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Alicia Ostriker reads from The Mother/Child Papers


I read The Mother/Child Papers in one sitting. Perhaps it was so accessible because I was sitting by the Atlantic Ocean, at the same time of year as the book begins, in early May, but decades later. I like serendipity. With the added momentum of the springtime surf, words appeared in waves of understanding.

The Mother/Child Papers is a genesis, starting at the beginning, mother and child, the one the other, and in that labor, where everything alive has been, we are all together. The Mother/Child Papers remembers, and we do too and say, “Ah, yes.”

It’s hard, if not impossible, to write about existence; it’s ephemeral, and like looking at God, you just can’t live and do it. But The Mother/Child Papers gets us about as close as we can get without going Poof! On Life’s shimmering rack, Ostriker hangs a time and place, a delivery room, the invasion of Cambodia, labor pains, the massacre at Kent State, and children she wants to let grow, and find pleasure, but keep safe.

In the Vimeo below the poet reads the first two sections of the book, “Cambodia” and “Mother/Child.” Enjoy.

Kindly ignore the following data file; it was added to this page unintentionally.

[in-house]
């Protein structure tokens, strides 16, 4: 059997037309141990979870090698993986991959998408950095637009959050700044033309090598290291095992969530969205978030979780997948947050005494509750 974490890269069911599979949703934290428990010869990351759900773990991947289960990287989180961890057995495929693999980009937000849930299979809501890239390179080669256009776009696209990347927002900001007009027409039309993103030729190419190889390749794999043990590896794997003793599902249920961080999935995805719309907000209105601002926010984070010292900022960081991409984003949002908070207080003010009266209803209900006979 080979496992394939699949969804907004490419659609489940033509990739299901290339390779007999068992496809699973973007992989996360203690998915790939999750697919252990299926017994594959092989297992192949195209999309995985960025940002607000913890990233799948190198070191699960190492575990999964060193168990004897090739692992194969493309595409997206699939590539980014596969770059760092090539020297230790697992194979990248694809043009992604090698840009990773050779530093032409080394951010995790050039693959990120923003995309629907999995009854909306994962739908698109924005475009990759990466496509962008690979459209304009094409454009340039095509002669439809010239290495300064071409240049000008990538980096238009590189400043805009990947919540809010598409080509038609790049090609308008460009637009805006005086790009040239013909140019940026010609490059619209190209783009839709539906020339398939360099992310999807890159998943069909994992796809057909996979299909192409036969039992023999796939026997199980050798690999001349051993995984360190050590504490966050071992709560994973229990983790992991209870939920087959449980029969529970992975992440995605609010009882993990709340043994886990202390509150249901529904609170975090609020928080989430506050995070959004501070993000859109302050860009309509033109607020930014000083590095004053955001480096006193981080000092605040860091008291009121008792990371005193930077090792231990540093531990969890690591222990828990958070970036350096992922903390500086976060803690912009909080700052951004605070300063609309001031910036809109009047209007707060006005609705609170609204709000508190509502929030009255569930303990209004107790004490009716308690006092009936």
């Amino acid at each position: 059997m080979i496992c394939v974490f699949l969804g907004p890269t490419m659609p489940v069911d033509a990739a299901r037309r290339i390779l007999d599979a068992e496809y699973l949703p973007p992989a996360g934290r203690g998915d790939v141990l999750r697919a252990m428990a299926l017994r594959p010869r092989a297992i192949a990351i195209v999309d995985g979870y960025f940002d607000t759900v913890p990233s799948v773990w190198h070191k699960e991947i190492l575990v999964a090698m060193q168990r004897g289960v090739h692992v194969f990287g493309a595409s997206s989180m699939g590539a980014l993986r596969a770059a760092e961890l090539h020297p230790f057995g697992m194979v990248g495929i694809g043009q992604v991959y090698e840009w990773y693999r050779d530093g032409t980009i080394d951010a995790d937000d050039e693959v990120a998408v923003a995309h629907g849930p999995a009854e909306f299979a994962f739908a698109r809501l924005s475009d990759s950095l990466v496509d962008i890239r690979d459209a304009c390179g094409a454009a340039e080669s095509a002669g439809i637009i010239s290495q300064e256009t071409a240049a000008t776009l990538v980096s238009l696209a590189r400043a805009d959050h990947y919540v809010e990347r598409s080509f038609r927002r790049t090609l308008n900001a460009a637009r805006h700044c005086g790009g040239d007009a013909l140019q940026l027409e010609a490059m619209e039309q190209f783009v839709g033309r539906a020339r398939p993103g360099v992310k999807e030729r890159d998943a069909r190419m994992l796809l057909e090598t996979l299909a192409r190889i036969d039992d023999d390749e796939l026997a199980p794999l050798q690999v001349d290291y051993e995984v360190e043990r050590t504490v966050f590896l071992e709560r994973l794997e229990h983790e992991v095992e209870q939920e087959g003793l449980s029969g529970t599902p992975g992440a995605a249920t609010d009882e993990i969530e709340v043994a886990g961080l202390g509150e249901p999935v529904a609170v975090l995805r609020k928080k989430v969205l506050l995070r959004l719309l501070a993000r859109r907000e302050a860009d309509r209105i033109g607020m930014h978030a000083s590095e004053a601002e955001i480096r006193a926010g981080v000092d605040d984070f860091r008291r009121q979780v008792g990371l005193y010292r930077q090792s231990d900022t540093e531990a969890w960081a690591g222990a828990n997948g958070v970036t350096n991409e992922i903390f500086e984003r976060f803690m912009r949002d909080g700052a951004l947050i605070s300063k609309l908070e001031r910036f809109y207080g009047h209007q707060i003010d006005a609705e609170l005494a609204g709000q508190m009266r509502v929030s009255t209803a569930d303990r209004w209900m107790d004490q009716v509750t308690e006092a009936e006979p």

You can purchase The Mother/Child Papers here:

Chicago Distribution Center
Office Hours: M–F 9 a.m. – 5 p.m. Central Time
toll free: 800-621-2736
email: custserv@press.uchicago.edu


The Mother/Child Papers is published by University of Pittsburgh Press. You can check it out here:



Brava/bravo to University of Pittsburgh Press for reissuing Ostriker’s seminal work in the gradual accretion of powerful poetry by women about their bodies, their inner lives, their societal positions. Her feminist affirmation of motherhood comes against the backdrop of protests against the Vietnam War, the murders at Kent State, and the New York Times’s revelation of The Pentagon Papers. Nowhere in late twentieth-century belles lettres has the personal inserted itself so meaningfully into the political.

Maxine Kumin


Alicia Ostriker


Alicia Ostriker has published 19 collections of poetry, and been twice nominated for the National Book Award, and has twice received the National Jewish Book Award for Poetry, among other honors. Her work has appeared in The New Yorker, The Yale Review, American Poetry Review, Best American Poetry, The Atlantic, Prairie Schooner,  and other journals, and has been translated into numerous languages including Hebrew and Arabic. Her most recent collections of poems are Waiting for the Light and The Volcano and After: Selected and New Poems 2002-2019. She was New York State Poet Laureate for 2018-2021 and a Chancellor of the Academy of American Poets in 2015-2020. She lives with her husband in New York City.












One Comment

  1. thanks so much for recording this now She is as alive as she was then.

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